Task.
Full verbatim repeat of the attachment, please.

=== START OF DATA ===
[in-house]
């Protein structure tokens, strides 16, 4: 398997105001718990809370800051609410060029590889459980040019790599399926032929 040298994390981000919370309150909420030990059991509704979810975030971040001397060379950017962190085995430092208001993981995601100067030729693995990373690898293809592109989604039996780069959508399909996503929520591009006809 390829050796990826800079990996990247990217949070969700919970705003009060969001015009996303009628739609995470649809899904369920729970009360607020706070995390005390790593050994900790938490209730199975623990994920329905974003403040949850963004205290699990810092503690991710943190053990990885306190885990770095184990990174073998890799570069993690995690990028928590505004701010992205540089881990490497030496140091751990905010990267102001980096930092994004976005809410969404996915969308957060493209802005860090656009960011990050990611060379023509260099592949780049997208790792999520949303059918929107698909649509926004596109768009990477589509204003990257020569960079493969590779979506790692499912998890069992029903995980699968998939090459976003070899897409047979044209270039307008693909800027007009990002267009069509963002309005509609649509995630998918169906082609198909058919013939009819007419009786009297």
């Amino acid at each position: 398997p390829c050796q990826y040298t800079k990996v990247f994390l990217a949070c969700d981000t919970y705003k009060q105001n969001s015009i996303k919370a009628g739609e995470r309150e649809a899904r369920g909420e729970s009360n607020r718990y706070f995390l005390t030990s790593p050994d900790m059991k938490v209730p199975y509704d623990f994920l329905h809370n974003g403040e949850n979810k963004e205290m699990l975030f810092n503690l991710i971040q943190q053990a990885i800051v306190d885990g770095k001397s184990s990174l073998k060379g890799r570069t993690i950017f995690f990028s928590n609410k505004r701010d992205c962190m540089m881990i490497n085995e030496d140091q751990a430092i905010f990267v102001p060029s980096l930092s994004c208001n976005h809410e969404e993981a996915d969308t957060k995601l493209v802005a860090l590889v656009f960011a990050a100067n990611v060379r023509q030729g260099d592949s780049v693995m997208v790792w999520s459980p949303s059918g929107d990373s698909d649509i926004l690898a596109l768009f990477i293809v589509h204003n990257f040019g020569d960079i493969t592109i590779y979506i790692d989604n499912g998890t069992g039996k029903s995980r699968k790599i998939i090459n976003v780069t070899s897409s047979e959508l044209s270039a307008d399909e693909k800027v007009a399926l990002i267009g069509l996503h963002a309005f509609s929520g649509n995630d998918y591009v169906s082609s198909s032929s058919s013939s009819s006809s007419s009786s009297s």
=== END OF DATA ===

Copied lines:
[in-house]
């Protein structure tokens, strides 16, 4: 398997105001718990809370800051609410060029590889459980040019790599399926032929 040298994390981000919370309150909420030990059991509704979810975030971040001397060379950017962190085995430092208001993981995601100067030729693995990373690898293809592109989604039996780069959508399909996503929520591009006809 390829050796990826800079990996990247990217949070969700919970705003009060969001015009996303009628739609995470649809899904369920729970009360607020706070995390005390790593050994900790938490209730199975623990994920329905974003403040949850963004205290699990810092503690991710943190053990990885306190885990770095184990990174073998890799570069993690995690990028928590505004701010992205540089881990490497030496140091751990905010990267102001980096930092994004976005809410969404996915969308957060493209802005860090656009960011990050990611060379023509260099592949780049997208790792999520949303059918929107698909649509926004596109768009990477589509204003990257020569960079493969590779979506790692499912998890069992029903995980699968998939090459976003070899897409047979044209270039307008693909800027007009990002267009069509963002309005509609649509995630998918169906082609198909058919013939009819007419009786009297």
């Amino acid at each position: 398997p390829c050796q990826y040298t800079k990996v990247f994390l990217a949070c969700d981000t919970y705003k009060q105001n969001s015009i996303k919370a009628g739609e995470r309150e649809a899904r369920g909420e729970s009360n607020r718990y706070f995390l005390t030990s790593p050994d900790m059991k938490v209730p199975y509704d623990f994920l329905h809370n974003g403040e949850n979810k963004e205290m699990l975030f810092n503690l991710i971040q943190q053990a990885i800051v306190d885990g770095k001397s184990s990174l073998k060379g890799r570069t993690i950017f995690f990028s928590n609410k505004r701010d992205c962190m540089m881990i490497n085995e030496d140091q751990a430092i905010f990267v102001p060029s980096l930092s994004c208001n976005h809410e969404e993981a996915d969308t957060k995601l493209v802005a860090l590889v656009f960011a990050a100067n990611v060379r023509q030729g260099d592949s780049v693995m997208v790792w999520s459980p949303s059918g929107d990373s698909d649509i926004l690898a596109l768009f990477i293809v589509h204003n990257f040019g020569d960079i493969t592109i590779y979506i790692d989604n499912g998890t069992g039996k029903s995980r699968k790599i998939i090459n976003v780069t070899s897409s047979e959508l044209s270039a307008d399909e693909k800027v007009a399926l990002i267009g069509l996503h963002a309005f509609s929520g649509n995630d998918y591009v169906s082609s198909s032929s058919s013939s009819s006809s007419s009786s009297s």